step 2 can be performed, but since we need smaller numbers first, print 1. Then comes 2.

Input:

7
10
20
21
13
34
40
45
05
36
65
10

Output:

2134065

Question 4:

Chi Chi is teaching her son Gohan how to put on a suit. She has given him guidlines of the form
"Part A of the suit must be put on before Part B". She claims that her guidlines are thorough and
should be enough to exactly teach him how to do it. Gohan is skeptical about this claim and wants
to prove her wrong. He wants you to tell him that given the guidlines, how many possible ways of
putting on the suit exist.

Input Format:
First line has an integer N, the number of pieces of suit (implicitly numbered from 0 to N-1). The
next line contains an integer K. The next K lines have 2 integers each. If a line has X Y, it means
that part number X must necessarily be put on before part number Y.

Output Format:
One integer, representing the number of different ways of putting on the suit given the guidelines.

Example:

Input:

5
7
01
02
03
04
13
14
24

Output:

Explanation:

The following 5 orders are possible:

01234
02134
01324
01243
02143

So the answer is 5.

Question 5:

Arya Stark wants to go to King's Landing for an appointment with the queen. The map that she
has tells her which cities are reachable from which ones. However, it is not complete. Help her by
completing the map. For each city, you must tell her which other cities are reachable based on the
information in the incomplete map. (Hint: Think transitivity).

Input Format:
First line contains N, the number of cities (implicitly numbered 0 to N-1). The next line contains
K. The next K lines contain 2 distinct integers each. If a line contains X Y, it means Y is reachable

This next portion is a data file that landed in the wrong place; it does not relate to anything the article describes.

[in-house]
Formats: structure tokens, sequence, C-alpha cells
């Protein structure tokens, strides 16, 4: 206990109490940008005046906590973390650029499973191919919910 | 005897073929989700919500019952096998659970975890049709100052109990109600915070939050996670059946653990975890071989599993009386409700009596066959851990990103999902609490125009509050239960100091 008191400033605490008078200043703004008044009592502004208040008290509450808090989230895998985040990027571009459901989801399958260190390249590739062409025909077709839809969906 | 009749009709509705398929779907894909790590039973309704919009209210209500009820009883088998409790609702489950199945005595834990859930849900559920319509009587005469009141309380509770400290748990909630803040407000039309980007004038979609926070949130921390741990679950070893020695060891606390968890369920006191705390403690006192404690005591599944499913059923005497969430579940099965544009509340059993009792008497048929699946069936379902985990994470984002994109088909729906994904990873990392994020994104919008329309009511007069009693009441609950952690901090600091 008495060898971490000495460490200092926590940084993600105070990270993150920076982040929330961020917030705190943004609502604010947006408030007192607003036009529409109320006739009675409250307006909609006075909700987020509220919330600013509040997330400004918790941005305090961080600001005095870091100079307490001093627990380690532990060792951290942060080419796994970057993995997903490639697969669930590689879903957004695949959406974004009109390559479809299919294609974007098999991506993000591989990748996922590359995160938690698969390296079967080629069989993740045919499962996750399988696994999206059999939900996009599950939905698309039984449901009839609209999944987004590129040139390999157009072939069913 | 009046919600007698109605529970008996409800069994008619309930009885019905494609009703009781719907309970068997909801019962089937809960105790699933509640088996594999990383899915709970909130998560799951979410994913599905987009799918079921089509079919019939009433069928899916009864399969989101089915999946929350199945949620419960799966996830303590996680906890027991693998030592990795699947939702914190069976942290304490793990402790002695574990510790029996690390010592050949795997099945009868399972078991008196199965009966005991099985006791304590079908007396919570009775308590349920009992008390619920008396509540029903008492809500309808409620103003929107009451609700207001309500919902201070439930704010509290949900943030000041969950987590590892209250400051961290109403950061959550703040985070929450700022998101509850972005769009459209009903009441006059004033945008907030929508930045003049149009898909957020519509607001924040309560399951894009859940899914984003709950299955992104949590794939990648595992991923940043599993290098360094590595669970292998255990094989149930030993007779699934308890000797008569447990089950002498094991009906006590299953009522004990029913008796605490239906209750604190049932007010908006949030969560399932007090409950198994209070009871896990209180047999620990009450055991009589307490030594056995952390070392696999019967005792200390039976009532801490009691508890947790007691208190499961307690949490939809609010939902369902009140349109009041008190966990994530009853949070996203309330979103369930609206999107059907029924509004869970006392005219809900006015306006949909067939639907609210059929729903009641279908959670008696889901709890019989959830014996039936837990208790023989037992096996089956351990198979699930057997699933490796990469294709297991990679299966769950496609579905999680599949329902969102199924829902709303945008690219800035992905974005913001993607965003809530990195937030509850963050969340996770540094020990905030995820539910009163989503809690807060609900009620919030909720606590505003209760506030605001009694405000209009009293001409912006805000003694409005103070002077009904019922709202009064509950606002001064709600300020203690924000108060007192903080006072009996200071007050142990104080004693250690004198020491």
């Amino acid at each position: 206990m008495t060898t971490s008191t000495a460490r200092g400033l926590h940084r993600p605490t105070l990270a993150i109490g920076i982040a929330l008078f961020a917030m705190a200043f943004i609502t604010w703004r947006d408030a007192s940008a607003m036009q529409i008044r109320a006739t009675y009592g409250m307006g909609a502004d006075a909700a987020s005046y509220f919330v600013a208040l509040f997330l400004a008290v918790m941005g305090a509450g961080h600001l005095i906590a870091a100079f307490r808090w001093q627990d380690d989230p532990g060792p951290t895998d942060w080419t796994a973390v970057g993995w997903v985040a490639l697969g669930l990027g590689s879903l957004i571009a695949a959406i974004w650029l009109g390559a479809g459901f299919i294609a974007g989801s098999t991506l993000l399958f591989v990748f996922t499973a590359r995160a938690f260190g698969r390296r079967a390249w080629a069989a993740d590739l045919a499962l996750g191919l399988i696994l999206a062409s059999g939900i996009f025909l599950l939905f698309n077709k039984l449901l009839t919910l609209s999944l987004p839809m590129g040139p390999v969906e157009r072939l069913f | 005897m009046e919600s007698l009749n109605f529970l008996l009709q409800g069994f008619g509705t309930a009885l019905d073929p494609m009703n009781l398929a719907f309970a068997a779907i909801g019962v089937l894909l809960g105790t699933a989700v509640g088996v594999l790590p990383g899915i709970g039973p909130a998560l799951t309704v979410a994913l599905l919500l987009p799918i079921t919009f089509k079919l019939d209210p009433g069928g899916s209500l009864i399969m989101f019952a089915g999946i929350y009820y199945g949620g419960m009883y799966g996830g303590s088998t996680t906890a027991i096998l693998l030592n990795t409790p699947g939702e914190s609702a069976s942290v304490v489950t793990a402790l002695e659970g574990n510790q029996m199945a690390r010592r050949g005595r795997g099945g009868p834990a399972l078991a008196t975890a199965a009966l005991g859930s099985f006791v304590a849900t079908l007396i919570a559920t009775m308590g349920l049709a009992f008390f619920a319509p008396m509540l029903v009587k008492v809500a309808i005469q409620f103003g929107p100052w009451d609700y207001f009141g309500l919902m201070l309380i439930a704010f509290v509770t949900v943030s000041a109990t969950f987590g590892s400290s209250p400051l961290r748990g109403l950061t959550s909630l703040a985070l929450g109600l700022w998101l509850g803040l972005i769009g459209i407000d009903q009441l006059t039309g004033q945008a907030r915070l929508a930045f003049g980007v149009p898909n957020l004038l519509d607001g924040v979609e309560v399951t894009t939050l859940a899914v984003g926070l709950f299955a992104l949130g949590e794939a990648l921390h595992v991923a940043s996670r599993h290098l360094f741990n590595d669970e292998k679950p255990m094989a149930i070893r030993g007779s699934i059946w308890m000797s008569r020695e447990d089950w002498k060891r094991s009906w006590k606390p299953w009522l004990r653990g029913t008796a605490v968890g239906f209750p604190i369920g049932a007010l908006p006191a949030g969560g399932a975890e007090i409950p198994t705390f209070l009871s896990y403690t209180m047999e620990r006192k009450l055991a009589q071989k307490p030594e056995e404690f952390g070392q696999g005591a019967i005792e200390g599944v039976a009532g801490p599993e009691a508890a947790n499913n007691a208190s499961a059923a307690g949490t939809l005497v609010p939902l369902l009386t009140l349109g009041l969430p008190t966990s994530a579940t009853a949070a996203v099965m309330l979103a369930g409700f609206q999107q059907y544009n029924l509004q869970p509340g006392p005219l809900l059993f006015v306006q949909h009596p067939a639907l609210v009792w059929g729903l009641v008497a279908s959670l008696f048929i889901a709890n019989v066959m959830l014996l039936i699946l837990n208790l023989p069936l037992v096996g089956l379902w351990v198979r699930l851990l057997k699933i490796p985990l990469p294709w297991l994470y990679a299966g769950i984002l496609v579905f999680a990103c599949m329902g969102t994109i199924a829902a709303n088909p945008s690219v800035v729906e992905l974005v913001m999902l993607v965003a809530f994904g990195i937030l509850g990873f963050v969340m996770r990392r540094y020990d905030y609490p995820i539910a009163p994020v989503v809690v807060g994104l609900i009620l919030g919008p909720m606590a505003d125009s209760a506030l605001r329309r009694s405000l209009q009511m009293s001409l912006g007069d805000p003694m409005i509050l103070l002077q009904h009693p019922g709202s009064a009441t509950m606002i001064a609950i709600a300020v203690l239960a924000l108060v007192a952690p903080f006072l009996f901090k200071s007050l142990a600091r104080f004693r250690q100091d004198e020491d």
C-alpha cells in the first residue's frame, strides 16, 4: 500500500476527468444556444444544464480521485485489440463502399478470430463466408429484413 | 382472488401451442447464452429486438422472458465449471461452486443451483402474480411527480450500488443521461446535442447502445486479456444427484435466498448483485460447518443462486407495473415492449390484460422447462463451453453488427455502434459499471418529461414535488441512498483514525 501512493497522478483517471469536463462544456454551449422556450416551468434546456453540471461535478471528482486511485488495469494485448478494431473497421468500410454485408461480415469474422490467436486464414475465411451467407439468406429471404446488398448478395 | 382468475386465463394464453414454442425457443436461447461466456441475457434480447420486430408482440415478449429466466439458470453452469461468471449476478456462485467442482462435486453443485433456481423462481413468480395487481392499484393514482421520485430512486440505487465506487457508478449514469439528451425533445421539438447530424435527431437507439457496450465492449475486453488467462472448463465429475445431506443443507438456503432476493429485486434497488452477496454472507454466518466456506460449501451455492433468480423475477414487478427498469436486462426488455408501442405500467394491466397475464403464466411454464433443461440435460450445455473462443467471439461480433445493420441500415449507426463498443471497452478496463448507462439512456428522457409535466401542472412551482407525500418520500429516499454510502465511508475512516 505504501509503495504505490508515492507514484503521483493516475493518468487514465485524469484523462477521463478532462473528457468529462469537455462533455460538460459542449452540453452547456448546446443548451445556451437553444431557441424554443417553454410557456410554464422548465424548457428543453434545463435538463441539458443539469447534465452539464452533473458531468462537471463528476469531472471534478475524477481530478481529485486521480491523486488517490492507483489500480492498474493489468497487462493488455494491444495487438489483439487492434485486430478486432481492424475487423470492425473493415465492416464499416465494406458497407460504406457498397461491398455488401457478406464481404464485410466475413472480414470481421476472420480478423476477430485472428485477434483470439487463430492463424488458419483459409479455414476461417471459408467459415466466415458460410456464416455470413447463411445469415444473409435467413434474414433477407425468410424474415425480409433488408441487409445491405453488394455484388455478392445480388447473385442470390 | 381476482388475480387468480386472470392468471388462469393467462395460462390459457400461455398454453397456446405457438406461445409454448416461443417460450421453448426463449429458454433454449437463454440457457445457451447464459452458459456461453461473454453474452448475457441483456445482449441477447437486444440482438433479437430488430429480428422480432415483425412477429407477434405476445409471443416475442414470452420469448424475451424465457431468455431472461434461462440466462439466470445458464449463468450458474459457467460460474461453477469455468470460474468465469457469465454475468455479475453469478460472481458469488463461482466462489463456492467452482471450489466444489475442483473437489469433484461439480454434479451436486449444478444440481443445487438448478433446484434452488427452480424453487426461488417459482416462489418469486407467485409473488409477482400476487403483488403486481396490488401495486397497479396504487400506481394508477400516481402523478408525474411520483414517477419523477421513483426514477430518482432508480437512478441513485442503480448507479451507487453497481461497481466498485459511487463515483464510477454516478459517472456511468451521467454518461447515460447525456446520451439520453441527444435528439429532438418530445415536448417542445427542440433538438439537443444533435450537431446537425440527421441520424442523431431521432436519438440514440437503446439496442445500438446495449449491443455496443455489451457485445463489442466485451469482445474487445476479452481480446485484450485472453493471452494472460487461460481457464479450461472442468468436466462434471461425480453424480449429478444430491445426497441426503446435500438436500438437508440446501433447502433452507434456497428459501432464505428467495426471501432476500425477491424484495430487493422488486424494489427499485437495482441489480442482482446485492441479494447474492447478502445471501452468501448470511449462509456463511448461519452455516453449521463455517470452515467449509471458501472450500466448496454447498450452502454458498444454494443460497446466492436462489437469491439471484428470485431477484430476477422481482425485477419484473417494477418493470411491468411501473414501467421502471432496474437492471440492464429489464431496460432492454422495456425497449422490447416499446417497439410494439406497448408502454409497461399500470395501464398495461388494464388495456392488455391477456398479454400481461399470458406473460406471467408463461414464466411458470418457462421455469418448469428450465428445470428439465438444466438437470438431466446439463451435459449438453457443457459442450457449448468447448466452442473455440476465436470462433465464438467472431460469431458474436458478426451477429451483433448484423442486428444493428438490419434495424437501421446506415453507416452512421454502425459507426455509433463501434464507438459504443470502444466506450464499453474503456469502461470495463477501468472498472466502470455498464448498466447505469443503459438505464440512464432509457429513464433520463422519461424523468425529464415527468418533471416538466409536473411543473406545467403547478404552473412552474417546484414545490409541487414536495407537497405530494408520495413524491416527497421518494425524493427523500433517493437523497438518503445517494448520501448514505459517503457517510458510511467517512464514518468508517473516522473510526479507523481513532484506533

from X. Note: A is reachable from B does not imply B is reachable from A.

Output Format:

N lines, each containing a series of integers in ascending order. The series of integers in the kth
line represent all the cities reachable from city k. If no city is reachable from a particular city, print
"-".

Example:

Input:

7
9
01
02
23
14
34
36
26
45
51

Output:

123456
45
13456
1456
15
14
-

Question 6:

Sherlock Holmes needs your help to solve a case. He has found a lot of evidence, but does not
know how to put it together to find a solution. He needs you to write a code to do this for him. He
will give you a bunch of axioms of the form (a and b and c and d...) => x where a,b... are atomic
prepositions, and some evidence, that is prepositions that are known to be true. Based on these
constraints, he wants you to print all the prepositions that are true given the axioms.
Input Format:

First line has N, an integer representing the total number of prepositions (implicitly numbered 0 to
N-1). The second line has K, that is, the number of axioms of the form (a and b and c...) => x. The
next 2K lines contain duplets of the following form: First line of the duplet contains an integer M,
representing the number of conjuncted prepositions in the antecedent. The next line contains M +
1 integers, the first M of them represent the antecedent, the last one the consequent. After these
2K lines, an integer O, followed by O lines having 1 integer each. The integer represents the
prepositions that are set to true. See example

Output:
A list of integers in ascending order representing all the prepositions that are necessarily true given
the input.

Example:

Input:

3 // 3 prepositions: 0, 1, 2
2 // 2 implication rules
1 // first rule has 1 antecedent
0 1// first rule says 0 => 1
2 // second rule has 2 antecedents
0 1 2 // second rule says (0 and 1) => 2
,
0 // preposition 0 is true

Output:

012

Explanation:

0 is given true. Since 0 => 1, 1 is true. Since (0 and 1) => 2, and (0 and 1) is true, 2 is true.
Therefore 0, 1, 2 are true.

Input:

5
4
1
03
2
021
1
14
1
42
1
0

Output:

03

Question 7:

We can call rational numbers as countably infinite because we can define a bijection from the set
of rational numbers to the set of natural numbers. We assign rank to the numbers in the set of
rational numbers in the following manner. A number is assigned rank only if its not assigned a
rank in its simplest form. Given a rational number, output its rank:

Input format: